Presentation on theme: "Patterns of Adjustment under the Age of Finance: The Case of Turkey as a Peripheral agent of New- Imperialism A. Erinç Yeldan University of Massachusetts,"— Presentation transcript:
Patterns of Adjustment under the Age of Finance: The Case of Turkey as a Peripheral agent of New- Imperialism A. Erinç Yeldan University of Massachusetts, Amherst Bilkent University, Ankara
In these papers all needless matters have been eliminated... There is throughout no statement of past things wherein memory may err, for all the records chosen are exactly contemporary, given the knowledge of those who made them. - Bram Stoker, Dracula, 1897
With the completion of capital account liberalization in 1989, Turkey is trapped into high real rates of interest and an overvalued exchange rate (cheap foreign currency)
Inflation of Producer Prices and The Interest Rate on GDIs
Worsening of macroeconomic fundamentals led by capital inflows: The Frenkel-Taylor cycle Rise in the domestic interest rate: Stimulate capital inflows Domestic currency appreciates Imports expand, current account deficit widens To finance the foreign deficit, invite even more capital inflows, raise the interest rate
The 2000 Dis-Inflation Programme From Speculative-led Growth to IMF-led Crisis...
Stanley Fischer With the implementation of a more stringent fiscal policy, the crisis might perhaps have been alleviated. Unfortunately, the fiscal policy had not been strong enough, and the current account deficit widened...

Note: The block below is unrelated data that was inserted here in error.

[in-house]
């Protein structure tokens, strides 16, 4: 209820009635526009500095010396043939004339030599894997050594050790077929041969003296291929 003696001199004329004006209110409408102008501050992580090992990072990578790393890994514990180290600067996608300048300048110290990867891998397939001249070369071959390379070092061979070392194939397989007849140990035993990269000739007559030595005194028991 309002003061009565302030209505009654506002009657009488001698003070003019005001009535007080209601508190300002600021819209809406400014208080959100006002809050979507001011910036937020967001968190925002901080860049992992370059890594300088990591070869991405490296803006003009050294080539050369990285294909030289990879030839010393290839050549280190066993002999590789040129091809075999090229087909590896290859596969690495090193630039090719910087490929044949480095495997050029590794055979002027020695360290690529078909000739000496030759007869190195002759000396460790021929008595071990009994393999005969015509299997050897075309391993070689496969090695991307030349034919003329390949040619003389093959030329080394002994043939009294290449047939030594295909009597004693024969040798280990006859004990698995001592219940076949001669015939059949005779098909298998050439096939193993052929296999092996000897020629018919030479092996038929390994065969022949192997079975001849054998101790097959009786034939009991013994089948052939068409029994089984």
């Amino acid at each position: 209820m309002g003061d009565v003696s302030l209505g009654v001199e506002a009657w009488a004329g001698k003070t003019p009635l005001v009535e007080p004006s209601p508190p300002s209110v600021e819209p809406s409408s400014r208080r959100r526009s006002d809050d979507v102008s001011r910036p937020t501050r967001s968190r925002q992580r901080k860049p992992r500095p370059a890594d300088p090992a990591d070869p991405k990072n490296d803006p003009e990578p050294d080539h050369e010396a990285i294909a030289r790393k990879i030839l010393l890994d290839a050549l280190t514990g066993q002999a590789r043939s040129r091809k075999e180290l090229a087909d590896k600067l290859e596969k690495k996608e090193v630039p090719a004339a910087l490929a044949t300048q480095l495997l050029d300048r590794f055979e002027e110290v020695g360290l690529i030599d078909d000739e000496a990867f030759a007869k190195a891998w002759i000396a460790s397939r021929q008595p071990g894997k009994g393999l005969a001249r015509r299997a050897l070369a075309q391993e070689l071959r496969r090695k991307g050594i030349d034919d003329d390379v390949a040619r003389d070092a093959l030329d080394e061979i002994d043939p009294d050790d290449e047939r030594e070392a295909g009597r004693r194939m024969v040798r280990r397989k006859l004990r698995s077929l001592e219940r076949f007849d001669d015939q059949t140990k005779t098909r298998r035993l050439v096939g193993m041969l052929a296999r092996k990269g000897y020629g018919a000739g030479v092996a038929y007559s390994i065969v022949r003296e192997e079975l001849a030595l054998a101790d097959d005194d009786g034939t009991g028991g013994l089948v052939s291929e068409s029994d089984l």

Dilemmas of Turkish adjustment: Economic growth relies on foreign capital inflows, which necessitate high real interest rates domestically; yet High real interest rates aggrevate the problem of debt management
Wages and Producticity in the US Manufacturing (1950-1998)
Productivity and Real Wages in Turkish Manufacturing, 1950-2005
Public policy became synonymous to populism and waste. Good-bye Budget deficits, hello democracy deficit...
Excerpts from Morgan Stanley Economic Forum on Turkey, March 4, 2003 the latest parliamentary decision to reject the much-debated war motion is such a risk that will no doubt disturb the fragile equilibrium...(Turkey) is unlikely to get the promised $24 billion that would ease pressure on the domestic debt market...
what happens if the parliament does not altogether vote for the economic reforms, arguing that 80% of the Turkish population is against the IMF program?
Lessons the argument that this time things are different is a statement that can only be made by fools that fail to take any lessons from history... Kenneth Rogoff, 2005
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